This is the final work result before sliding in the cooler:

The RTV was applied and the oil cooler put in place. The nuts were screwed on the flanges (funny, no torque values were provided) and the fittings were installed (again, no torque values). I put blue tape over the holes in the side flanges that took the RTV as to not spill everywhere. More blue tape covered the fittings.

Then the bottom angle was riveted in (and more RTV added).

The next steps were to trim the fiberglass cooling duct and I wasn't prepared to make more of a mess outside the shop, so I called it quits for tonight.

Saturday, July 21, 2012

Heater Door Completed

I removed the clamps on the radiator face to see how it looked.

It appeared to be all sealed around the face and even the large gap in the lower right had been filled completely.

The face got a bit warped when you look from the side, due to the clamps pushing down and the surface not being all even. This will probably have to evened out with some sealant when the lower cowl and the channel are getting fitted.
The hoses were attached and the hose clamps are accessible, even though not really comfortably.

The then the heater door cable was installed. First a grommet had to get opened up to allow for a bigger hole. When it came to installing that grommet it took me a while to find the hole in the firewall it was supposed to mate with. Here it is:

The cable was installed in the cockpit and routed under the panel base.

The cable then got routed down around the right side of the engine mount.

That's when the muffler had to be removed to get access to the lower engine mount. This was also a good opportunity to remove the banjo oil fitting and replace it with the provided straight one.

Beware, there's quite some oil in the engine still. This little bottle was enough to take it all.
When installing the new fitting, I cleaned the threads in the engine as good as I could and then used Loctite 243 on the fitting. I torqued it with 17 ft. lbs. which is in between the dry (19) and the wet (15) torque recommended.

As you can see, I reused the yellow plug to keep more oil from dripping out and insects from getting in.
All 3 cushioned clamp sets were installed as well as the friction comb. That's premature as I had to remove it in the next step to reduce the friction when trying to reinsert the cable after trimming the outer.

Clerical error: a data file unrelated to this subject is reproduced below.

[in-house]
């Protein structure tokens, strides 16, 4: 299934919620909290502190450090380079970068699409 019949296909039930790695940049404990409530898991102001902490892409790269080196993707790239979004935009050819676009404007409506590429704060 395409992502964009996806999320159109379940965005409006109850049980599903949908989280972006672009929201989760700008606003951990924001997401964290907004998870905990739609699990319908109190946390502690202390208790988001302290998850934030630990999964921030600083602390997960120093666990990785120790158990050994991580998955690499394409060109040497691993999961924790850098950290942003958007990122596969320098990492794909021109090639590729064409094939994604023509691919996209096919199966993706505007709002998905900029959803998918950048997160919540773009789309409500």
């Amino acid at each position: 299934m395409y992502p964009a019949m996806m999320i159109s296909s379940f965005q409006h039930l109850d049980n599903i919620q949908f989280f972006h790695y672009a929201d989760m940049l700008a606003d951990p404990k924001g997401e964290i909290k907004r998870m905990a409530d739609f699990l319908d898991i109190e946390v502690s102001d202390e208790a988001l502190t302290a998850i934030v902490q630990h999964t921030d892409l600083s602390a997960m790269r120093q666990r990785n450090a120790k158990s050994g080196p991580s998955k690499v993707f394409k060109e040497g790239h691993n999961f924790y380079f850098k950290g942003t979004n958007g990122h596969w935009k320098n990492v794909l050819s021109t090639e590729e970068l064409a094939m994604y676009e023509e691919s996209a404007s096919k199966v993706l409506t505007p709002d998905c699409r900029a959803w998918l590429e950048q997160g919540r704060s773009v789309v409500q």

When trying to insert the cable into the pushrod, I found some leftover debris.

After removing that it was ready to get slipped over the awaiting cable end.

It took me a bit of adjustment before the heater door really closed snug when the cable was pushed forward all the way. The seal seems not to have settled flat all the way and so there is some springy resistance. But the cable now closes the door very well.

It would have been much easier to do the cable installation before installing the radiator. Why VAN's chose to do it after that step, is a mystery to me. If you have the chance to decide, go for the cable installation first. You can run the water hoses but leave the heater off until the door is working perfectly.

I will be gone for a couple of days and not be able to build until Tuesday evening. Don't worry, I'll be back. And, no, I am not going to Oshkosh, although I wish I would!

Wednesday, July 18, 2012

Radiator Installed

When I came home I immediately inspected the gasket around the heater door. It still was soft in the area along the hinge. This is odd and I can only explain it with the total absence of oxygen in that area once the surrounding RTV has settled. I took the door out and let it sit for another day but I went ahead to continue installation of the radiator. It is possible to insert (and remove) the door after the radiator has been put in place.